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What is productivity, really?

How to improve productivity – and why you should

What is productivity? Some productivity definitions

pro·duc·tiv·i·ty
/ˌprōˌdəkˈtivədē,ˌprädəkˈtivədē/

At its core, productivity is simply a way to measure efficiency. In an economic context, productivity is how to measure the output that comes from units of input. Farming makes for a good example: 1 acre of land that produces 10 pumpkins? That’s not very productive. But 1 acre of land that produces 2,000 pumpkins? That’s a much better return on your pumpkin planting.

How to calculate productivity becomes a bit murkier, though, when thinking about our daily lives. So how do we pin down a productivity definition that’s not based on abstract units of work or numbers of plants? Your life isn’t a managed supply chain.

Writer Charles Duhigg defines productivity as “making certain choices in certain ways” that moves us from being “merely busy” to “genuinely productive” in his book Smarter Faster Better. Tony Robbins focuses on ways people can systematize and better manage their work lives so they have more time to do what they want.

What’s the meaning of productivity to you?

So what is productivity? It’s getting the results you want with less time and effort. Achieving your goals while having time to spend on what matters. “We’re living through an economic revolution,” Duhigg said in an interview on The Tony Robbins Podcast.

Just look at this chart of productivity’s use in print over the past 220 years:

As our economic drivers have shifted, productivity has become an increasingly important concern. The bottom line? We all have 24 hours in a day; productivity is being able to make the most of them. In other words, work smarter, not harder.

Should you worry about how to increase productivity?

No matter the meaning of productivity that resonates with you, we’d all like to succeed with less effort. But how can you calculate productivity, let alone increase it? First off is to find some models of what productivity means and what it doesn’t mean. As Tony says, success leaves clues. Failure does, too. What sounds better: your colleague who’s always drowning in to-do lists, constantly pushing back deadlines, and seems on the point of breakdown? Or your colleague who’s got a clear vision for their day, sets limits on their time, and even gets projects done early? By finding people that embody the way of being you think of as a definition of productivity, you can start to visualize what increasing your productivity will mean for your life, both at work and at home.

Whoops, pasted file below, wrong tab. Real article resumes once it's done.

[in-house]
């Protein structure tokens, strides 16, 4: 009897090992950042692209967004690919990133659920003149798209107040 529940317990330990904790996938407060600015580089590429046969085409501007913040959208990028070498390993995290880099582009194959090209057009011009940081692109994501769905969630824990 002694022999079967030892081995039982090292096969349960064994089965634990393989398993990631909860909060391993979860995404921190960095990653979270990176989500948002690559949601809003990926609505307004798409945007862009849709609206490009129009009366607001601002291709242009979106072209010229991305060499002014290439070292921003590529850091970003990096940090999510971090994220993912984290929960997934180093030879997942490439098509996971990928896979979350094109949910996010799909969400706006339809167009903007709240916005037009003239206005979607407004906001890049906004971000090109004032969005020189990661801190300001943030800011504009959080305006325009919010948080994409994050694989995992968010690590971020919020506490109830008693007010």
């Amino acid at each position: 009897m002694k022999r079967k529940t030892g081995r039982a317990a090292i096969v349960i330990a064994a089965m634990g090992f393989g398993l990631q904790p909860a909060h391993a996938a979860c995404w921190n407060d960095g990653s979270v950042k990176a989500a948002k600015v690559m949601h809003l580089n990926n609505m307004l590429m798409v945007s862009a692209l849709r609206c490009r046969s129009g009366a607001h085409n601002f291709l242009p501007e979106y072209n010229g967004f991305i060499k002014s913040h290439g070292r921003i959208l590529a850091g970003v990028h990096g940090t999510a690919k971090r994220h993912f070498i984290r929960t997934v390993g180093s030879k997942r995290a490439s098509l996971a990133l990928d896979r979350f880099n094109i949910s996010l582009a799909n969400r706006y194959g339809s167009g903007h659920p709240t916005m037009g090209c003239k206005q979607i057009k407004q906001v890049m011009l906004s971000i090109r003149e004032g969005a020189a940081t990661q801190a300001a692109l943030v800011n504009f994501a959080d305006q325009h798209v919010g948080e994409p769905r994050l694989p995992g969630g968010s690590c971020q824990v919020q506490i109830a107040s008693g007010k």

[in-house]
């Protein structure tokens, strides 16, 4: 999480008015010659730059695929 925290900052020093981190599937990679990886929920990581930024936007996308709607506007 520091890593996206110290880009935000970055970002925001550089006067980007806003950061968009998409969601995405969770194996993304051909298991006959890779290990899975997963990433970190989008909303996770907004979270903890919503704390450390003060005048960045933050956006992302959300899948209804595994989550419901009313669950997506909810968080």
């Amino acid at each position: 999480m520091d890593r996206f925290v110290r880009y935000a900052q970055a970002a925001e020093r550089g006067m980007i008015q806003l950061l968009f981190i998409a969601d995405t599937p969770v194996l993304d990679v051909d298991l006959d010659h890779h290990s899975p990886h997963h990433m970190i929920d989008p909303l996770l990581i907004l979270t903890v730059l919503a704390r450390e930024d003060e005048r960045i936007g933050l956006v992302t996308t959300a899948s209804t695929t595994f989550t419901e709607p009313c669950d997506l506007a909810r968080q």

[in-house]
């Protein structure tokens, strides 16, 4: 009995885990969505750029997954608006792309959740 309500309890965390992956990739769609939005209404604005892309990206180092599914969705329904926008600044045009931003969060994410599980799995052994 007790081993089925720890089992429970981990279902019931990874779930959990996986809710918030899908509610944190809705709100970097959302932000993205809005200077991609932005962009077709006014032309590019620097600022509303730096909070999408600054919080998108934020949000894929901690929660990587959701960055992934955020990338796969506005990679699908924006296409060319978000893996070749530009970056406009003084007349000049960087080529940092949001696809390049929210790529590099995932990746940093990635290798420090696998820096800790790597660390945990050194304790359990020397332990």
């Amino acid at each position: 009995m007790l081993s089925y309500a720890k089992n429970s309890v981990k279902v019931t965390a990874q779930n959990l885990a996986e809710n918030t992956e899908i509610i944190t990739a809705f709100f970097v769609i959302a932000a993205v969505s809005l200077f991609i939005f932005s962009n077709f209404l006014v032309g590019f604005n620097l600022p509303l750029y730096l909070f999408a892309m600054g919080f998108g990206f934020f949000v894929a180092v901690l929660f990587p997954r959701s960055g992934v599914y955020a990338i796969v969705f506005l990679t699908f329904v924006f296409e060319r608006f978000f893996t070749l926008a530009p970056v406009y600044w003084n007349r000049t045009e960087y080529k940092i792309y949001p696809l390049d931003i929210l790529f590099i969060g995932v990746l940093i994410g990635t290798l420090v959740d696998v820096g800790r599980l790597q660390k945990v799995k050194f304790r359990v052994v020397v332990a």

How can you be more productive?

Listen, all the productivity quotes in the world won’t actually change what you do in your daily life. The same goes for “productivity tools” like apps, to do lists, and planners that have you just repeating over and over again what you want to do, not what you’re actually doing.

Instead, what’s the most effective productivity tool? As Tony says, turn your “shoulds” into “musts.” There’s a big difference between movement and achievement; while to do lists guarantee that you feel accomplished in completing tasks, they don’t ensure that you move closer to your ultimate goals. Instead, consider these productivity tools:

Move beyond productivity quotes and productivity tools

Again, we can’t tell you what productivity will look like in your life. But creating lasting habits of achievement and fulfillment instead of chasing endless lists of tasks? That sounds like a productivity definition we can live with.

Header image © mrmohock/shutterstock

Team Tony

Team Tony cultivates, curates and shares Tony Robbins’ stories and core principles, to help others achieve an extraordinary life.

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